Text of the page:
With well over a dozen agencies considering, planning or offering buyouts and early retirements, we thought it was time to compile all this data together into one easy-to-find chart. As new agencies announce buyouts or update their plans, we’ll update the chart too, so keep checking FedLine for the latest in buyout news.
The latest is the Library of Congress, which today told employees it would offer buyouts and early outs to up to 349 employees. And it’s a safe bet that plenty more are on their way, especially with the White House eying budget cuts of up to 10 percent.
|Justice||Jan.||31||Antitrust Division employees who took buyouts|
|USPS||April||2,003||Employees who took $20,000 buyouts; left by June|
|FTC||April||38||Employees who took buyouts and early outs and left by end of June; offers were extended to 301 employees|
|USDA||May||544||Employees offered buyouts; unspecified number of early retirements also offered|
|Smithsonian||May||104||Employees who applied for buyouts so far; some may drop out by Oct. 1 deadline|
|GPO||June||330||Buyouts and early outs offered|
|NRC||June||Up to 50||Plans to ask for permission to offer up to 50 buyouts and unspecified number of early retirements; says still polishing request to be submitted to OPM|
|HUD||June||Unk.||Said several offices have permission to offer buyouts and early outs|
|Army||Aug.||Up to 8,741||Announces plans to cut 8,741 civilian jobs by Oct. 2012, at least in part through buyouts and early outs|
|Education||Aug.||Unk.||Announces buyouts and early retirements largely targeted at senior officials|
|GAO||Aug.||56||Employees offered buyouts, unspecified number also offered early retirements; must leave by Sept. 30|
|Commerce||Aug.||Unk.||Offers buyouts and early outs through Dec. 31, 2012|
|Air Force||Aug.||Up to 4,000||Announces plans to offer buyouts and early outs to 4,000 civilians|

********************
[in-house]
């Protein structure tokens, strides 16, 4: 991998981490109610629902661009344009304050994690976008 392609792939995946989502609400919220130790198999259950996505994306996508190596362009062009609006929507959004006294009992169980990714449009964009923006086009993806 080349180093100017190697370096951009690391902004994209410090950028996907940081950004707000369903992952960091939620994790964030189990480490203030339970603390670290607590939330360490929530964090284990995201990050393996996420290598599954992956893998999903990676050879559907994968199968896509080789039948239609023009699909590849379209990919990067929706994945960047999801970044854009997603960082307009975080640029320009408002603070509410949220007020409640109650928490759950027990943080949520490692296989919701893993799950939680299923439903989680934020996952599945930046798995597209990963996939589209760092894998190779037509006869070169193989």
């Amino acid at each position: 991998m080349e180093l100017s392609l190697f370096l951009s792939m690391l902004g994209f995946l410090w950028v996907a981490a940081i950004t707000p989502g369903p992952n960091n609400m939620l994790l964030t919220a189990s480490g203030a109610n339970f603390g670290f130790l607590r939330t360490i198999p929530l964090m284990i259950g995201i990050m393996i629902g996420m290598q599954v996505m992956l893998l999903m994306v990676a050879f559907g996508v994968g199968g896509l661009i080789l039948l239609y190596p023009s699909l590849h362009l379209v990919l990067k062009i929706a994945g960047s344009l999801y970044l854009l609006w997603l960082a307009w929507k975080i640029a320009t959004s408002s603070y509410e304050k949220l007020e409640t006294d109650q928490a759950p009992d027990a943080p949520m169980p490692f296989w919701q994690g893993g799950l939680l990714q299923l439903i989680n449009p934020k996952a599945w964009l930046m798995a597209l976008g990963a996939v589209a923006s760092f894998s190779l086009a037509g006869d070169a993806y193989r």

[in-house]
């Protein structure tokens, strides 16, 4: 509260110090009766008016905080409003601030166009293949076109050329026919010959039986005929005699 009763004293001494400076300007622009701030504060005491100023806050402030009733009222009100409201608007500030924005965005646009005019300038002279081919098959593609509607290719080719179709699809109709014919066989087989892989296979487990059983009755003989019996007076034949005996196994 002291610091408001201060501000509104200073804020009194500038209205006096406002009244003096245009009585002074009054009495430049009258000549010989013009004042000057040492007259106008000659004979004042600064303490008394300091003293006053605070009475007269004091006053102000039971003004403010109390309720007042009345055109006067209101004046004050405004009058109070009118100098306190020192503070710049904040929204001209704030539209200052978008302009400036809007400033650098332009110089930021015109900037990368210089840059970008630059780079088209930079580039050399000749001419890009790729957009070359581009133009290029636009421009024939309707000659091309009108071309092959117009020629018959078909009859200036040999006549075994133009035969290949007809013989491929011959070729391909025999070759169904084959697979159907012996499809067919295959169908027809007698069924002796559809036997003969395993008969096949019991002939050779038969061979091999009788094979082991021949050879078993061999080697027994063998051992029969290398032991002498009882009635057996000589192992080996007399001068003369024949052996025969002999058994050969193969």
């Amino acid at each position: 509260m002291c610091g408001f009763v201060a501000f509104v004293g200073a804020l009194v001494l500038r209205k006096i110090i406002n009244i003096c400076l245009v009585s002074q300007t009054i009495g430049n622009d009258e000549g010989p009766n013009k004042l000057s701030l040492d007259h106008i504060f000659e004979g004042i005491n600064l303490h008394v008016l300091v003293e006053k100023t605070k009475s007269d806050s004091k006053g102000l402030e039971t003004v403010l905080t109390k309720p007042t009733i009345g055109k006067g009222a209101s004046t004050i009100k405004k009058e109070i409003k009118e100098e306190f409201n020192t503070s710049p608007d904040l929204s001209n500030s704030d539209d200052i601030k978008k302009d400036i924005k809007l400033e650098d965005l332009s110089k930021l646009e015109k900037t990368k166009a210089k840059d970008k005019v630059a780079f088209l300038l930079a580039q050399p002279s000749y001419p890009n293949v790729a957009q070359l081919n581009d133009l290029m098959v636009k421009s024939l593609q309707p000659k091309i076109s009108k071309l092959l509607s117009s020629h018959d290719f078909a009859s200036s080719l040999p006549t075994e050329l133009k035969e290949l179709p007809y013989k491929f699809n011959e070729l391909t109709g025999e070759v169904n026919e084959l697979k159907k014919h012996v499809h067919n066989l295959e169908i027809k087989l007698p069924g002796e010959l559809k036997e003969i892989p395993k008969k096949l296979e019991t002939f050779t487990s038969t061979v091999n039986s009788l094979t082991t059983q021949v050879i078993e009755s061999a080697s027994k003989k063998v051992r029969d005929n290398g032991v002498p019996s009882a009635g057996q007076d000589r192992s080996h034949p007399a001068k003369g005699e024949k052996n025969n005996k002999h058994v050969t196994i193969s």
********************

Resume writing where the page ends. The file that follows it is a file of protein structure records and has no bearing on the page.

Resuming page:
|Library of Congress||Aug.||349||Buyouts and early outs offered; 175 to Library Services, 52 to Copyright division, 40 to Congressional Research Service, 29 to Office of Support Operations, 24 to Office of Strategic Initiatives, 16 to Law Library, 13 to Office of the Librarian|
The Government Accountability Office just told its employees that the Office of Personnel Management has given the thumbs up to its buyout and early out plans. GAO sent employees a memo last week offering the buyouts and early retirements, but cautioning they were contingent on OPM’s approval.
The deadline to apply is Sept. 6, and those who accept the offers must retire by Sept. 30.
Are you one of the 18,000 people who accepted the Postal Service’s $15,000 buyout offer? Want to talk about why you took the deal? E-mail me. (Alternatively, if you didn’t accept the deal, I want to hear why not!)
I’m working on a story about the buyouts, and I’d love to include your stories. Glad to keep you anonymous, of course.
Thanks for the overwhelming response about the Postal Service’s buyout plan — can’t respond individually to every one, but I appreciate all of the letters and comments. I’ll be contacting a few of you individually for a story I’m working on, and I’ll post some of the better responses (w/o names) on here later today.
For now, keep ‘em coming.
Tags: early retirements
Two questions for our readers at the Postal Service, following up on this afternoon’s announcement that USPS will offer buyouts to tens of thousands of employees.
First, I’ve been getting e-mails for at least a year from postal workers who said they would consider retiring early if the Postal Service offered an incentive. That incentive is here now, in the form of a $15,000 payout over 12 months. Is it enough? Will you take it?
Second, maybe you read this story I wrote in April after interviewing Postmaster General John Potter. It includes the following:
The Postal Service’s last round of early retirements did not include incentives. And Potter said incentives are not realistic this year, either.
“Our employees would love some kind of a windfall, but the fact is, we can’t afford to,” Potter said.
Less than five months later, USPS has done an about-face. In between Potter’s statement and today, though, some 2,500 postal workers accepted early retirement offers that did not include incentives. Are you one of those employees? Are you frustrated that you accepted the no-incentive offer?
Interested to hear from you, via e-mail or in the comments.